Illustration by Séra
A sybil, questioned about Marozia’s fate, said: ‘I see two cities: one of the rat, one of the swallow.’ … I interpret it in this way: Marozia consists of two cities, the rat’s and the swallow’s; both change with time, but their relationship does not change; the second is the one about to free itself from the firstItalo Calvino, Invisible Cities
The year is 2040, and Cambodia is flourishing. From the classroom to the courtroom, from factories to farms, evolving technology has revolutionised the way Cambodians live, eat, work and learn. But tech alone is not enough to bring about a better tomorrow; if Cambodia is to thrive in a fast-changing world, it needs a public who can participate fully in shaping the discussion of how the Kingdom can embrace the full potential of its people.
This is just a glimpse of the shining future imagined for the Kingdom in Cambodia-based think tank Future Forum’s Cambodia 2040 project, a series of essays breaking down the public policy challenges facing the nation – and how Cambodia can chart its own course through the 21st century to a future free from want and desperation.
Over the next eight weeks, Southeast Asia Globe is going to be sitting down with some of the brightest young minds Cambodia has to offer to talk about what the Kingdom could look like in two decades’ time – and the first steps we can take towards that future.
Since the days when the Khmer Empire’s God-kings received tribute from vassal kingdoms across Indochina, the land that would one day become Cambodia has commanded a position of the utmost importance in a region defined by its trade and natural treasures – though not always to the nation’s benefit. Once torn between the encroaching forces of the Thai and Vietnamese armies, then ripped apart beneath the bombs and blindness of the Cold War titans, Cambodia now finds itself once more caught between a waning super power and a powerful rival on the rise.
Faced with a China intent on rebuilding ancient trade routes across Asia and the Near East, Cambodia may seem well-placed to benefit hugely from levels of foreign trade and investment that show little sign of slowing. Despite this, rising fears of a nation reliant wholly on the whims and wellbeing of another may force Cambodia to redefine just how it sees its role in a multi-polar world, as well as what kind of alliances must be forged to ensure it is free to chart its own course in an ever-more-hostile global order.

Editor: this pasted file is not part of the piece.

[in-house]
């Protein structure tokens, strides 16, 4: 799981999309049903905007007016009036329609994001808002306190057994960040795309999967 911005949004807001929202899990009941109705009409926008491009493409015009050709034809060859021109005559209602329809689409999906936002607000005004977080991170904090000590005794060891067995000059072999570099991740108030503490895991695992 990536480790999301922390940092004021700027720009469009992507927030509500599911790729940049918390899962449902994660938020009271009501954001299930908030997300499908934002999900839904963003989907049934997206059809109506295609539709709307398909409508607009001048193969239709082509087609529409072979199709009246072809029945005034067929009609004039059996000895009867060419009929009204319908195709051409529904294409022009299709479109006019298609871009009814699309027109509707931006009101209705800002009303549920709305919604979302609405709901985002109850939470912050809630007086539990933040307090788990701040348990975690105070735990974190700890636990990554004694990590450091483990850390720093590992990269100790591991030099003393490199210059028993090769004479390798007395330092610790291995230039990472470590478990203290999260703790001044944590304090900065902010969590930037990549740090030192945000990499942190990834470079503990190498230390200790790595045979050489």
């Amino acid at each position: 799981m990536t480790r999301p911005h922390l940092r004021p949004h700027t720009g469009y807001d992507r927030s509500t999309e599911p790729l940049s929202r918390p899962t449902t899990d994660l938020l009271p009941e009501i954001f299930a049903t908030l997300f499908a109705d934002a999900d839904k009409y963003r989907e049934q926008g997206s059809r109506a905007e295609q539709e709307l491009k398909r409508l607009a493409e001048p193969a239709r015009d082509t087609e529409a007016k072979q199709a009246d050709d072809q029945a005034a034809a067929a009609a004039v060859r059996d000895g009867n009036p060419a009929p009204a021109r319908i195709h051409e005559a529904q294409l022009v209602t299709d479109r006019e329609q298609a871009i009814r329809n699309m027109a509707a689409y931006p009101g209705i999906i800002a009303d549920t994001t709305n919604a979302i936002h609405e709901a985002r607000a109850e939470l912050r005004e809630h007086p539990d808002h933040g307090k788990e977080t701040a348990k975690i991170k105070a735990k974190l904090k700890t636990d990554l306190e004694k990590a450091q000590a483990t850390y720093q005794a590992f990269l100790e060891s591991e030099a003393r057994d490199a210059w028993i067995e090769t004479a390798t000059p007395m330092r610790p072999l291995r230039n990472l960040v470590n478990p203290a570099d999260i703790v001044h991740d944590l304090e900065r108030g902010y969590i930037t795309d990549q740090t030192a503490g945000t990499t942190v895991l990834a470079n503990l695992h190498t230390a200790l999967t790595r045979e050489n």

In two decades, Cambodia’s education system may well look radically different from the one that has shaped every generation since the anti-intellectual fervour of the Khmer Rouge stripped the nation of many of its brightest minds
But while Cambodia’s place in a fast-changing world will always remain to some degree beyond its control, the nation that faces those challenges – and the laws and customs that give it form – is not. The Kingdom has long had a tradition of law and justice, from the absolute military monarchs of old to the generations of scholars and scriptures that guided their hands.
Today, Cambodia’s judicial system has done little to earn admiration within or without its borders. But beyond the whitewashed courtroom walls, rival traditions of community-based justice and conflict resolution have taken root in places the long arm of Cambodian law cannot – or will not – reach.